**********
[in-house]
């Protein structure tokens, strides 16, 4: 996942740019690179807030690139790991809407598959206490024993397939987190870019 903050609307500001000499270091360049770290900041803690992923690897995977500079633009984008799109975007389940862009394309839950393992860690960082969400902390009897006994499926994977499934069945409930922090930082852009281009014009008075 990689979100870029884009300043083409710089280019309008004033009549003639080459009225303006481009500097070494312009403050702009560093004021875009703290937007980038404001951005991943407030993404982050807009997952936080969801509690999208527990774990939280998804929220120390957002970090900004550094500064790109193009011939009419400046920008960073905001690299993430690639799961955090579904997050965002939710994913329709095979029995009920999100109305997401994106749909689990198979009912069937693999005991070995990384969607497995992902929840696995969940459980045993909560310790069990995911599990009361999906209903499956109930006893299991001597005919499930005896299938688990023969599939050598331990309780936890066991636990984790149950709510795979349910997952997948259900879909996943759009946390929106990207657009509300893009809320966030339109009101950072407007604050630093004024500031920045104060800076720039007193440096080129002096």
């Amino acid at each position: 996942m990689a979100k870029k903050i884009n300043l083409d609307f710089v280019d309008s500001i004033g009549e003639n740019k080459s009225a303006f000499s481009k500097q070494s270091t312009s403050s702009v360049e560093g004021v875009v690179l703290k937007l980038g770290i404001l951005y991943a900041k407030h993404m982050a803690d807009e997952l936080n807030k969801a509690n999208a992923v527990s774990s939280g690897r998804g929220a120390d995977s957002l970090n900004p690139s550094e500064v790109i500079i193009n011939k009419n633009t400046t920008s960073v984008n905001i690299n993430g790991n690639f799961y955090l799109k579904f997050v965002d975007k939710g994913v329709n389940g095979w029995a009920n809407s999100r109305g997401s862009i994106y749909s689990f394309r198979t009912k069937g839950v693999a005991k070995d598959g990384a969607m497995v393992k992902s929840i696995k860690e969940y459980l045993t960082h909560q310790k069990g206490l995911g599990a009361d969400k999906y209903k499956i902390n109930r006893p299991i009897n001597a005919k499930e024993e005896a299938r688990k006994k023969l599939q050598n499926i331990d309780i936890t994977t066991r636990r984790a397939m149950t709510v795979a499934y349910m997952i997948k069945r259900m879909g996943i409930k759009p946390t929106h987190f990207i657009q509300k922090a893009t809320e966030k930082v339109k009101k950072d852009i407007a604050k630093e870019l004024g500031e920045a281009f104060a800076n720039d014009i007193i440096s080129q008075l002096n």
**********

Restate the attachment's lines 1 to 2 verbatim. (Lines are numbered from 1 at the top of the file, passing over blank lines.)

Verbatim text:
[in-house]
């Protein structure tokens, strides 16, 4: 996942740019690179807030690139790991809407598959206490024993397939987190870019 903050609307500001000499270091360049770290900041803690992923690897995977500079633009984008799109975007389940862009394309839950393992860690960082969400902390009897006994499926994977499934069945409930922090930082852009281009014009008075 990689979100870029884009300043083409710089280019309008004033009549003639080459009225303006481009500097070494312009403050702009560093004021875009703290937007980038404001951005991943407030993404982050807009997952936080969801509690999208527990774990939280998804929220120390957002970090900004550094500064790109193009011939009419400046920008960073905001690299993430690639799961955090579904997050965002939710994913329709095979029995009920999100109305997401994106749909689990198979009912069937693999005991070995990384969607497995992902929840696995969940459980045993909560310790069990995911599990009361999906209903499956109930006893299991001597005919499930005896299938688990023969599939050598331990309780936890066991636990984790149950709510795979349910997952997948259900879909996943759009946390929106990207657009509300893009809320966030339109009101950072407007604050630093004024500031920045104060800076720039007193440096080129002096």